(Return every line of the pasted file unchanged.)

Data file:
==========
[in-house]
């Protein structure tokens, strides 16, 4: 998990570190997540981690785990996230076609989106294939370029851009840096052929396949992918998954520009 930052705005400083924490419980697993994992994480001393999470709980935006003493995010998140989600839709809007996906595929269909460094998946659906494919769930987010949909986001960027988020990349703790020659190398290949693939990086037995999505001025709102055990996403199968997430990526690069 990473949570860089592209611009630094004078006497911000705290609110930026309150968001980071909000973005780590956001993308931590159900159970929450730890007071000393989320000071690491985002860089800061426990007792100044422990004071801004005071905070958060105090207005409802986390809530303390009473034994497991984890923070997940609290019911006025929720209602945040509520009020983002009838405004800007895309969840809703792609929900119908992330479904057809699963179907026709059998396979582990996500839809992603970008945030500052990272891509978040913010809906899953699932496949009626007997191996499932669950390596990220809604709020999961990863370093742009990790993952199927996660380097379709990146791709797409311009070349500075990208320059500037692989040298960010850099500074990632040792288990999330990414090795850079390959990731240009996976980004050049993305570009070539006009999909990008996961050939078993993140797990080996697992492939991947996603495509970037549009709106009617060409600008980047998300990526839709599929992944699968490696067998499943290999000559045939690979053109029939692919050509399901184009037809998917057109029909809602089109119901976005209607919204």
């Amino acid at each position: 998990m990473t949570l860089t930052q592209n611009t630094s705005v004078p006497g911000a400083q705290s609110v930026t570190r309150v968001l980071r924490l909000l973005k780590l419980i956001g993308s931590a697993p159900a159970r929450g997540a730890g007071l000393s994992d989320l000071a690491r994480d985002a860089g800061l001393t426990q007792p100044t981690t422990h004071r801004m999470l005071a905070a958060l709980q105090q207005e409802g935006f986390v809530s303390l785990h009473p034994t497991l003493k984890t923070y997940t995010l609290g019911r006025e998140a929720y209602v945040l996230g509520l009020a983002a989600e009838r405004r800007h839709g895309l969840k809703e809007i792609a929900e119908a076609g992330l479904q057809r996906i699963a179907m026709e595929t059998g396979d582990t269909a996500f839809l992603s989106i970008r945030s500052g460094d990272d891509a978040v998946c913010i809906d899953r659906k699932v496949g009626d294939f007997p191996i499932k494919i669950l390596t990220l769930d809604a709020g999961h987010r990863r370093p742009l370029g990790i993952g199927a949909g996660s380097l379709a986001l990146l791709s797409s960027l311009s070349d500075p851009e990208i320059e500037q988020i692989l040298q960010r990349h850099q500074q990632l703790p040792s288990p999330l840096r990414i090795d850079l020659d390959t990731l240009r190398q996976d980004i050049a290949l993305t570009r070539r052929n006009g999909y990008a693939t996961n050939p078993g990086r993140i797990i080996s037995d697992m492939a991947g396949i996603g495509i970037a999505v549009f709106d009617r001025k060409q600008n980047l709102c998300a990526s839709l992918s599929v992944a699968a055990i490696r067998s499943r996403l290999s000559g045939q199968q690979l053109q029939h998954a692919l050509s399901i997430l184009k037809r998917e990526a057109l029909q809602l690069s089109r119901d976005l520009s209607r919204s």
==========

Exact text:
[in-house]
């Protein structure tokens, strides 16, 4: 998990570190997540981690785990996230076609989106294939370029851009840096052929396949992918998954520009 930052705005400083924490419980697993994992994480001393999470709980935006003493995010998140989600839709809007996906595929269909460094998946659906494919769930987010949909986001960027988020990349703790020659190398290949693939990086037995999505001025709102055990996403199968997430990526690069 990473949570860089592209611009630094004078006497911000705290609110930026309150968001980071909000973005780590956001993308931590159900159970929450730890007071000393989320000071690491985002860089800061426990007792100044422990004071801004005071905070958060105090207005409802986390809530303390009473034994497991984890923070997940609290019911006025929720209602945040509520009020983002009838405004800007895309969840809703792609929900119908992330479904057809699963179907026709059998396979582990996500839809992603970008945030500052990272891509978040913010809906899953699932496949009626007997191996499932669950390596990220809604709020999961990863370093742009990790993952199927996660380097379709990146791709797409311009070349500075990208320059500037692989040298960010850099500074990632040792288990999330990414090795850079390959990731240009996976980004050049993305570009070539006009999909990008996961050939078993993140797990080996697992492939991947996603495509970037549009709106009617060409600008980047998300990526839709599929992944699968490696067998499943290999000559045939690979053109029939692919050509399901184009037809998917057109029909809602089109119901976005209607919204």
């Amino acid at each position: 998990m990473t949570l860089t930052q592209n611009t630094s705005v004078p006497g911000a400083q705290s609110v930026t570190r309150v968001l980071r924490l909000l973005k780590l419980i956001g993308s931590a697993p159900a159970r929450g997540a730890g007071l000393s994992d989320l000071a690491r994480d985002a860089g800061l001393t426990q007792p100044t981690t422990h004071r801004m999470l005071a905070a958060l709980q105090q207005e409802g935006f986390v809530s303390l785990h009473p034994t497991l003493k984890t923070y997940t995010l609290g019911r006025e998140a929720y209602v945040l996230g509520l009020a983002a989600e009838r405004r800007h839709g895309l969840k809703e809007i792609a929900e119908a076609g992330l479904q057809r996906i699963a179907m026709e595929t059998g396979d582990t269909a996500f839809l992603s989106i970008r945030s500052g460094d990272d891509a978040v998946c913010i809906d899953r659906k699932v496949g009626d294939f007997p191996i499932k494919i669950l390596t990220l769930d809604a709020g999961h987010r990863r370093p742009l370029g990790i993952g199927a949909g996660s380097l379709a986001l990146l791709s797409s960027l311009s070349d500075p851009e990208i320059e500037q988020i692989l040298q960010r990349h850099q500074q990632l703790p040792s288990p999330l840096r990414i090795d850079l020659d390959t990731l240009r190398q996976d980004i050049a290949l993305t570009r070539r052929n006009g999909y990008a693939t996961n050939p078993g990086r993140i797990i080996s037995d697992m492939a991947g396949i996603g495509i970037a999505v549009f709106d009617r001025k060409q600008n980047l709102c998300a990526s839709l992918s599929v992944a699968a055990i490696r067998s499943r996403l290999s000559g045939q199968q690979l053109q029939h998954a692919l050509s399901i997430l184009k037809r998917e990526a057109l029909q809602l690069s089109r119901d976005l520009s209607r919204s």